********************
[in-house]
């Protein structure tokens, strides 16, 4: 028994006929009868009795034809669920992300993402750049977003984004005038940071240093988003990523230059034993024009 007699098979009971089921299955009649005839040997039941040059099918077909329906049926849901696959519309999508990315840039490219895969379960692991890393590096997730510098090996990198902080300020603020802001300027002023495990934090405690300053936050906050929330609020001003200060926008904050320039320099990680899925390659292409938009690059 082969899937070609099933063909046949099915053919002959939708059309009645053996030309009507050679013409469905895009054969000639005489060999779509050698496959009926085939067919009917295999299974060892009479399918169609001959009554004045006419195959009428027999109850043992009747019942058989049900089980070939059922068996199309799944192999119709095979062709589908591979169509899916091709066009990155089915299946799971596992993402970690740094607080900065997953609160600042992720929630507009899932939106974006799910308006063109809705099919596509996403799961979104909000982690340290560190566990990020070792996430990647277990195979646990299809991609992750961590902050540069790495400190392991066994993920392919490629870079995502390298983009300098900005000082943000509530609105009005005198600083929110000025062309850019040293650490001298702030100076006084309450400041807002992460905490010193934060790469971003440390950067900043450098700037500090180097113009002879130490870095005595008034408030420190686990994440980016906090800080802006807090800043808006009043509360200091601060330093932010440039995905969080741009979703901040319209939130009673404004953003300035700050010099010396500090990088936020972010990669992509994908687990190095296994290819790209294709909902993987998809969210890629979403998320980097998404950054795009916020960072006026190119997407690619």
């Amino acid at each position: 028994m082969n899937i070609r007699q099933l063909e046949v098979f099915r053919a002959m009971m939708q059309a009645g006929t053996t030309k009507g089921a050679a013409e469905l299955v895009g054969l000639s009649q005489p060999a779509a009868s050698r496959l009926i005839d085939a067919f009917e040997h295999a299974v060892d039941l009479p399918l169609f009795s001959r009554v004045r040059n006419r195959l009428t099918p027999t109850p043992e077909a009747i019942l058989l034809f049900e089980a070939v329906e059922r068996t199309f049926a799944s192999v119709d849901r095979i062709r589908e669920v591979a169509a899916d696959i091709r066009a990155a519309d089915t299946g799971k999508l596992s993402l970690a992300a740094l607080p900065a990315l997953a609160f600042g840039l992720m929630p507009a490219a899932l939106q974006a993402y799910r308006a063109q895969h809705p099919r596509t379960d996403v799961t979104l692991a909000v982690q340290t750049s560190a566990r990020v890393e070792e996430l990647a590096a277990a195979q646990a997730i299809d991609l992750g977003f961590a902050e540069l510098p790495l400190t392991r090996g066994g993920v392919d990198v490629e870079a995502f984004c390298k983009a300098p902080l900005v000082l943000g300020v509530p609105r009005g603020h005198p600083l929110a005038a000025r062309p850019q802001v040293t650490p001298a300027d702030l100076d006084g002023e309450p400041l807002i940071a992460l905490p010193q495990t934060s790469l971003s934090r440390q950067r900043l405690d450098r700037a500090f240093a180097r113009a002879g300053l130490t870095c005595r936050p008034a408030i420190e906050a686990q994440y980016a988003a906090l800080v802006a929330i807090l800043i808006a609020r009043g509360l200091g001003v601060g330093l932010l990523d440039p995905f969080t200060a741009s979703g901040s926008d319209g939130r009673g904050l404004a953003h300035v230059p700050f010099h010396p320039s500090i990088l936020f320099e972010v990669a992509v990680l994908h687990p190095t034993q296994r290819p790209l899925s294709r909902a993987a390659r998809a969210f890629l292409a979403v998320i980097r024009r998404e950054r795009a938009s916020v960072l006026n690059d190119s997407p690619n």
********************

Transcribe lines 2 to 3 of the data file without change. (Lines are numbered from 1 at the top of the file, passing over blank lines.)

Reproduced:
């Protein structure tokens, strides 16, 4: 028994006929009868009795034809669920992300993402750049977003984004005038940071240093988003990523230059034993024009 007699098979009971089921299955009649005839040997039941040059099918077909329906049926849901696959519309999508990315840039490219895969379960692991890393590096997730510098090996990198902080300020603020802001300027002023495990934090405690300053936050906050929330609020001003200060926008904050320039320099990680899925390659292409938009690059 082969899937070609099933063909046949099915053919002959939708059309009645053996030309009507050679013409469905895009054969000639005489060999779509050698496959009926085939067919009917295999299974060892009479399918169609001959009554004045006419195959009428027999109850043992009747019942058989049900089980070939059922068996199309799944192999119709095979062709589908591979169509899916091709066009990155089915299946799971596992993402970690740094607080900065997953609160600042992720929630507009899932939106974006799910308006063109809705099919596509996403799961979104909000982690340290560190566990990020070792996430990647277990195979646990299809991609992750961590902050540069790495400190392991066994993920392919490629870079995502390298983009300098900005000082943000509530609105009005005198600083929110000025062309850019040293650490001298702030100076006084309450400041807002992460905490010193934060790469971003440390950067900043450098700037500090180097113009002879130490870095005595008034408030420190686990994440980016906090800080802006807090800043808006009043509360200091601060330093932010440039995905969080741009979703901040319209939130009673404004953003300035700050010099010396500090990088936020972010990669992509994908687990190095296994290819790209294709909902993987998809969210890629979403998320980097998404950054795009916020960072006026190119997407690619």
């Amino acid at each position: 028994m082969n899937i070609r007699q099933l063909e046949v098979f099915r053919a002959m009971m939708q059309a009645g006929t053996t030309k009507g089921a050679a013409e469905l299955v895009g054969l000639s009649q005489p060999a779509a009868s050698r496959l009926i005839d085939a067919f009917e040997h295999a299974v060892d039941l009479p399918l169609f009795s001959r009554v004045r040059n006419r195959l009428t099918p027999t109850p043992e077909a009747i019942l058989l034809f049900e089980a070939v329906e059922r068996t199309f049926a799944s192999v119709d849901r095979i062709r589908e669920v591979a169509a899916d696959i091709r066009a990155a519309d089915t299946g799971k999508l596992s993402l970690a992300a740094l607080p900065a990315l997953a609160f600042g840039l992720m929630p507009a490219a899932l939106q974006a993402y799910r308006a063109q895969h809705p099919r596509t379960d996403v799961t979104l692991a909000v982690q340290t750049s560190a566990r990020v890393e070792e996430l990647a590096a277990a195979q646990a997730i299809d991609l992750g977003f961590a902050e540069l510098p790495l400190t392991r090996g066994g993920v392919d990198v490629e870079a995502f984004c390298k983009a300098p902080l900005v000082l943000g300020v509530p609105r009005g603020h005198p600083l929110a005038a000025r062309p850019q802001v040293t650490p001298a300027d702030l100076d006084g002023e309450p400041l807002i940071a992460l905490p010193q495990t934060s790469l971003s934090r440390q950067r900043l405690d450098r700037a500090f240093a180097r113009a002879g300053l130490t870095c005595r936050p008034a408030i420190e906050a686990q994440y980016a988003a906090l800080v802006a929330i807090l800043i808006a609020r009043g509360l200091g001003v601060g330093l932010l990523d440039p995905f969080t200060a741009s979703g901040s926008d319209g939130r009673g904050l404004a953003h300035v230059p700050f010099h010396p320039s500090i990088l936020f320099e972010v990669a992509v990680l994908h687990p190095t034993q296994r290819p790209l899925s294709r909902a993987a390659r998809a969210f890629l292409a979403v998320i980097r024009r998404e950054r795009a938009s916020v960072l006026n690059d190119s997407p690619n």